August 4, 2010
Calif. Rabbis Respond to Prop. 8 Ruling
(Page 3 - Previous Page)
Rabbi Laura Geller
Temple Emanuel, Beverly Hills
The decision to allow gay and lesbian couples to marry is not only a constitutional issue; it is a Jewish issue as well. While our Biblical text in Leviticus seems, at first glance, to be in conflict over homosexuality, it is clear that what the Bible is describing has absolutely nothing to do with committed homosexual or lesbian relations. In other words, the Torah is not talking about gay and lesbian marriage.
In my view, the values of Judaism support gay marriage. First, the creation story in Genesis makes it very clear: “It is not good for a person to be alone; I will make a partner for him.” Note: a person, not just a heterosexual person. All persons, all human beings, deserve to have loving partners. Second, the central value of Jewish tradition is that every human being is created in God’s image. Therefore every human being deserves dignity and respect, and it is up to us to be partners with God to create a world in which every human being is treated with respect and dignity. Freedom to marry the one you love is essential to respect and dignity. And third, the value of families, of nurturing the next generation, is among the most important of all Jewish values.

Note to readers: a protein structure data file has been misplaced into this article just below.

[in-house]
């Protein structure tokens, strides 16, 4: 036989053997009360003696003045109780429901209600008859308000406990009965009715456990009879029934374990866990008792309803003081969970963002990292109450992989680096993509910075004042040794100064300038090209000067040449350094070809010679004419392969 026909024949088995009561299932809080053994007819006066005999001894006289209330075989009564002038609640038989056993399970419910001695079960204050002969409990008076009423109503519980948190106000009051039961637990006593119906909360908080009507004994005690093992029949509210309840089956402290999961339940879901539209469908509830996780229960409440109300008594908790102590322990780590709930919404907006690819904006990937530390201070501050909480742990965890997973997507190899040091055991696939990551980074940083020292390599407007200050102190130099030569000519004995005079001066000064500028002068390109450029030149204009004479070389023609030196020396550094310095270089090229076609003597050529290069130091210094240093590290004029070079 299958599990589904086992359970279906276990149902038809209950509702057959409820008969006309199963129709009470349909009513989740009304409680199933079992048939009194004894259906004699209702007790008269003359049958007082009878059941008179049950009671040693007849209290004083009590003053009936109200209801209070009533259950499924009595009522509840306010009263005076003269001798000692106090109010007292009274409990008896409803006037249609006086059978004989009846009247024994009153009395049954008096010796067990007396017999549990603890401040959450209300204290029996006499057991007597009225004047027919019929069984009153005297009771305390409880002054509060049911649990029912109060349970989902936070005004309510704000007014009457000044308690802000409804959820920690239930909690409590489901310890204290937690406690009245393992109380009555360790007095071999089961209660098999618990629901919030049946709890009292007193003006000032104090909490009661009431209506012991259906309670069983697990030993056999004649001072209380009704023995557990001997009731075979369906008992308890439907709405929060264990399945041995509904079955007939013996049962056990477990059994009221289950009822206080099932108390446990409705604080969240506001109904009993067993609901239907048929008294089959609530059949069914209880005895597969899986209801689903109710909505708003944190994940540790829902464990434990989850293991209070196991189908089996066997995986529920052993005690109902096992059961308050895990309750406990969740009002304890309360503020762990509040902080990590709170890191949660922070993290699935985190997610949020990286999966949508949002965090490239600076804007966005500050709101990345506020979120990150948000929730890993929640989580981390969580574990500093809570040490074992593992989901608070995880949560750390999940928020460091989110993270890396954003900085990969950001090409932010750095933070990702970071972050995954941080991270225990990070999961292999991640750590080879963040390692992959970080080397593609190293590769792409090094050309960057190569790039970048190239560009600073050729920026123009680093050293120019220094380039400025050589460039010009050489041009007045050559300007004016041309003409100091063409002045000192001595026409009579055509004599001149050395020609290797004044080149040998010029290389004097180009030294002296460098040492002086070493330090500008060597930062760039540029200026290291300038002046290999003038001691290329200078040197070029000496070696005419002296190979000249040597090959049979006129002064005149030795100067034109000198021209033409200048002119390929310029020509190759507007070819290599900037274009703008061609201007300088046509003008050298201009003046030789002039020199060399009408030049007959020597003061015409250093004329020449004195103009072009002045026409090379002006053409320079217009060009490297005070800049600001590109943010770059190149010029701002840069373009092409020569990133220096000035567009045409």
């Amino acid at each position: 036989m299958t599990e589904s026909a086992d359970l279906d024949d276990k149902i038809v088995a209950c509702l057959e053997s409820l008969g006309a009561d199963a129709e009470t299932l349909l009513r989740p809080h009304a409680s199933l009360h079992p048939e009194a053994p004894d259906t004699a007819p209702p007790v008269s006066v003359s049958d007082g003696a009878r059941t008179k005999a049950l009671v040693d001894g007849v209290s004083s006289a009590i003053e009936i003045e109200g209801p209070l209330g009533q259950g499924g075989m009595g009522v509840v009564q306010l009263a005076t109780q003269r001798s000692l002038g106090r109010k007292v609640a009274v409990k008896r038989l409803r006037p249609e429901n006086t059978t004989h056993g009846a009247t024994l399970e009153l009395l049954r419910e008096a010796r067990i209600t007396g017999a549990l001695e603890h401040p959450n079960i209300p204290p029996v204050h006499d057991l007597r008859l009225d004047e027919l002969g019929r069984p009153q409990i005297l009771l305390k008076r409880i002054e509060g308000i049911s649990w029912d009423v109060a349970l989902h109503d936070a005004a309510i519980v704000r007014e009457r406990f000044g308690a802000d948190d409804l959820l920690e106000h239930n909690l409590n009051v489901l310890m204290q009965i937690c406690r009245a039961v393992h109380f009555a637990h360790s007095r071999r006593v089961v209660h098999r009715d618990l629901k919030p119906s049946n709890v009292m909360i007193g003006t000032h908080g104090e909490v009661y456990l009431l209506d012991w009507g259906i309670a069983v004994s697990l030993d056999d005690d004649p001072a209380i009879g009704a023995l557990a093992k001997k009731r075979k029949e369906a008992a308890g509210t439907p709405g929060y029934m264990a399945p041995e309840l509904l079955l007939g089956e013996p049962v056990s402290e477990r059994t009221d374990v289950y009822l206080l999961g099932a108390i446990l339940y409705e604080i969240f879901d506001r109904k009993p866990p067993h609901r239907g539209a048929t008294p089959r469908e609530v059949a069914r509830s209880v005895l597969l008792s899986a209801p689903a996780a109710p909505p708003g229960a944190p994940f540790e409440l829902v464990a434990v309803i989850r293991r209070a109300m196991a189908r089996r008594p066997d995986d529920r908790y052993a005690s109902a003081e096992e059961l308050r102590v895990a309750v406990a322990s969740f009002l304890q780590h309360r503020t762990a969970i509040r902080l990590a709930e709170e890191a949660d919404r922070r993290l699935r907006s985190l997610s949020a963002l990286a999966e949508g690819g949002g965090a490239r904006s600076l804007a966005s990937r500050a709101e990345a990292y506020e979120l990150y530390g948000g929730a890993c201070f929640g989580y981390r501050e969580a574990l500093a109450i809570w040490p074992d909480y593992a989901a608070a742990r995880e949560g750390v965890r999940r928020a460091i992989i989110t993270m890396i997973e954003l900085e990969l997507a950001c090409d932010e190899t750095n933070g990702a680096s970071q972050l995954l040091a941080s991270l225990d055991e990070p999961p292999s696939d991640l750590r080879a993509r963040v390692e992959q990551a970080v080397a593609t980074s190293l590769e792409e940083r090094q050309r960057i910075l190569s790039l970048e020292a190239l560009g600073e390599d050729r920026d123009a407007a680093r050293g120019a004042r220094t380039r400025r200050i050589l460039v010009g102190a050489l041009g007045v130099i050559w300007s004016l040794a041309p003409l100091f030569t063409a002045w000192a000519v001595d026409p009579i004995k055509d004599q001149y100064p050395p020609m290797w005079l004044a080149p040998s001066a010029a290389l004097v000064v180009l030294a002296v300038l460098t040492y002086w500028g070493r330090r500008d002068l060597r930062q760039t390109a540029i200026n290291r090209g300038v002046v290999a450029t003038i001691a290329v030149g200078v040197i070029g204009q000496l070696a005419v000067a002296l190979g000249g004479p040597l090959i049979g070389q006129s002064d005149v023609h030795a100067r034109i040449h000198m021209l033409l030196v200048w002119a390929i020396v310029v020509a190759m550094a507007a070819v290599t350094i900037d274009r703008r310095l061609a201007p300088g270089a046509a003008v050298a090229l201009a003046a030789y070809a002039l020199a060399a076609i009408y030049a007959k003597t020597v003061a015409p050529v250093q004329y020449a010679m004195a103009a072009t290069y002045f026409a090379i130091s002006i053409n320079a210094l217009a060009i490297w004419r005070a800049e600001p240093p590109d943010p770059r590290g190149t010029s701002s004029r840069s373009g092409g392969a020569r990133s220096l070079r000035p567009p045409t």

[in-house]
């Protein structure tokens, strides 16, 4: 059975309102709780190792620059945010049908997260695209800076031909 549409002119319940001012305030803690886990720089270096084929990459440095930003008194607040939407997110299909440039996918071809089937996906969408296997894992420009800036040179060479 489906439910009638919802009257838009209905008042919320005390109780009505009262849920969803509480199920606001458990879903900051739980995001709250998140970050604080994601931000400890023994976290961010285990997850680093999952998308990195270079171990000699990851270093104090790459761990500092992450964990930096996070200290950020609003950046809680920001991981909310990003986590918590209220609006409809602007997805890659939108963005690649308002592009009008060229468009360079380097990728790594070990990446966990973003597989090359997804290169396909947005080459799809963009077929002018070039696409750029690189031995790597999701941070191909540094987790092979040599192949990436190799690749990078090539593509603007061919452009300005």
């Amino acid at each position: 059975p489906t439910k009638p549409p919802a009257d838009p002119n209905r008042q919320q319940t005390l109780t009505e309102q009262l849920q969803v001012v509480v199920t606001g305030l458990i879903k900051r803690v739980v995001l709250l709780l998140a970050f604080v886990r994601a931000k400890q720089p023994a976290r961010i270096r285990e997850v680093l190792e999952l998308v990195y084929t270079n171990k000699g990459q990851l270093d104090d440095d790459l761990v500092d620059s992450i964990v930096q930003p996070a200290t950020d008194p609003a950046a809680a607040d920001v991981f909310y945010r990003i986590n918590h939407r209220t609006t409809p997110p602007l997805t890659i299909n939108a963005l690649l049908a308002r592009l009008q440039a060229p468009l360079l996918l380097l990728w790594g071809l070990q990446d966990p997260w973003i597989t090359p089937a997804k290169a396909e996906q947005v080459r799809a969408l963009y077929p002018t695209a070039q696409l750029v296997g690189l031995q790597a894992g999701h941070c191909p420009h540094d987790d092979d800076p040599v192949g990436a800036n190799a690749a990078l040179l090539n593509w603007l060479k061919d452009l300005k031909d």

I officiate at same-sex marriages because I believe in marriage. I believe that the benefits that married couples receive support families and help families raise children together. Those benefits (including joint insurance policies for a home, inheritance rights, Social Security and Medicare benefits, bereavement-leave, being next-of-kin for hospital visits and medical decisions) are important to create the comfort and security that people need in long-term loving relationships.
The way our tradition thinks about homosexuality has changed since Biblical times. But some things never change. God is present when two people commit their lives to each other and become one family.
Rabbi Stewart L. Vogel
Temple Aliyah, Woodland Hills
The ability for gays and lesbians to have their committed relationships acknowledged by law with all of the benefits and requirements therein is a Jewish value. While some Jewish religious traditions might continue to struggle with the question of homosexuality, the question of the legal rights of gays and lesbians is an entirely different manner. The Torah teaches us that “there shall be one law” for everyone (Lev. 24:20) and in regard to legal and religious and civil law the rabbis learned to distinguish between them. The violators of religious law were not punished by human courts while their civil rights were still guaranteed. This is the approach that we must take towards the issue of same-sex marriages- “there shall be one law.”